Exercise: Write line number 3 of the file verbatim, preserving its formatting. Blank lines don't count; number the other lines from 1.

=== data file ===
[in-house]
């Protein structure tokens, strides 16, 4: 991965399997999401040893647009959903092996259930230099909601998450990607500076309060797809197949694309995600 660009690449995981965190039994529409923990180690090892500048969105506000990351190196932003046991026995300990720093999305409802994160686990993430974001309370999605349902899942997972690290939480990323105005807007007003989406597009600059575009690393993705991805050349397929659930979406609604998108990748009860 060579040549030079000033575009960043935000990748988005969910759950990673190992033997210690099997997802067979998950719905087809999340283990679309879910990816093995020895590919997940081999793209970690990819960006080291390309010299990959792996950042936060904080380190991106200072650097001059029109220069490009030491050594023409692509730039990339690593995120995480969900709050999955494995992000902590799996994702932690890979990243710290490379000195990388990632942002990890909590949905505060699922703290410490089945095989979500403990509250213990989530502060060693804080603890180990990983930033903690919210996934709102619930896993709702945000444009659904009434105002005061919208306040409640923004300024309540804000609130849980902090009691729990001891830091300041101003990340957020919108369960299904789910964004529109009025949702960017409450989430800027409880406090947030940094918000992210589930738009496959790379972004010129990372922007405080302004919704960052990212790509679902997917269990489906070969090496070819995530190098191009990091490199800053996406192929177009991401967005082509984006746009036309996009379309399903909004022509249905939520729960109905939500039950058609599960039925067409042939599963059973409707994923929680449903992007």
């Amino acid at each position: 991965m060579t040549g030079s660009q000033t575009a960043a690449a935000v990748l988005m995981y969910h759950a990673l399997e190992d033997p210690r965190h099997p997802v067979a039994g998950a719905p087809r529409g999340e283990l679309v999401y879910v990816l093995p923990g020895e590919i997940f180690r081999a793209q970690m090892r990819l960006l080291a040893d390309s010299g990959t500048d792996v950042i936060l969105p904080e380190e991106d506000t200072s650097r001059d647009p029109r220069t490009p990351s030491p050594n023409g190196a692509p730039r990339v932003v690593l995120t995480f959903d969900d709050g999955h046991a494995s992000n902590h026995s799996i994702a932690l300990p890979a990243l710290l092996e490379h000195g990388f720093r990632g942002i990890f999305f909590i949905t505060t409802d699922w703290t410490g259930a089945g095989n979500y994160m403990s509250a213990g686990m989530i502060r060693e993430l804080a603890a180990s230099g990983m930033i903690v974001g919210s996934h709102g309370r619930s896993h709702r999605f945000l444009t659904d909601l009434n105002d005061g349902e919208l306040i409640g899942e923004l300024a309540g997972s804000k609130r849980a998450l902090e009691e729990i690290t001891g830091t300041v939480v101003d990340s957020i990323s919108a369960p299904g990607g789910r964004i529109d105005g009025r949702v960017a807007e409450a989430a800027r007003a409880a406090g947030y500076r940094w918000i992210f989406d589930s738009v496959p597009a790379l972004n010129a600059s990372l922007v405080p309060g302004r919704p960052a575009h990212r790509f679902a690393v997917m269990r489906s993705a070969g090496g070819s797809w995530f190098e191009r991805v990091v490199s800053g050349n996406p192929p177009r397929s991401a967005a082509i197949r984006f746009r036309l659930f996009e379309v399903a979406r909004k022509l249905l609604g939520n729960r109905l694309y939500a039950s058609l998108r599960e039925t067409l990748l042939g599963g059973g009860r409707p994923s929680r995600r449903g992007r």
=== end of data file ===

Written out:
């Amino acid at each position: 991965m060579t040549g030079s660009q000033t575009a960043a690449a935000v990748l988005m995981y969910h759950a990673l399997e190992d033997p210690r965190h099997p997802v067979a039994g998950a719905p087809r529409g999340e283990l679309v999401y879910v990816l093995p923990g020895e590919i997940f180690r081999a793209q970690m090892r990819l960006l080291a040893d390309s010299g990959t500048d792996v950042i936060l969105p904080e380190e991106d506000t200072s650097r001059d647009p029109r220069t490009p990351s030491p050594n023409g190196a692509p730039r990339v932003v690593l995120t995480f959903d969900d709050g999955h046991a494995s992000n902590h026995s799996i994702a932690l300990p890979a990243l710290l092996e490379h000195g990388f720093r990632g942002i990890f999305f909590i949905t505060t409802d699922w703290t410490g259930a089945g095989n979500y994160m403990s509250a213990g686990m989530i502060r060693e993430l804080a603890a180990s230099g990983m930033i903690v974001g919210s996934h709102g309370r619930s896993h709702r999605f945000l444009t659904d909601l009434n105002d005061g349902e919208l306040i409640g899942e923004l300024a309540g997972s804000k609130r849980a998450l902090e009691e729990i690290t001891g830091t300041v939480v101003d990340s957020i990323s919108a369960p299904g990607g789910r964004i529109d105005g009025r949702v960017a807007e409450a989430a800027r007003a409880a406090g947030y500076r940094w918000i992210f989406d589930s738009v496959p597009a790379l972004n010129a600059s990372l922007v405080p309060g302004r919704p960052a575009h990212r790509f679902a690393v997917m269990r489906s993705a070969g090496g070819s797809w995530f190098e191009r991805v990091v490199s800053g050349n996406p192929p177009r397929s991401a967005a082509i197949r984006f746009r036309l659930f996009e379309v399903a979406r909004k022509l249905l609604g939520n729960r109905l694309y939500a039950s058609l998108r599960e039925t067409l990748l042939g599963g059973g009860r409707p994923s929680r995600r449903g992007r």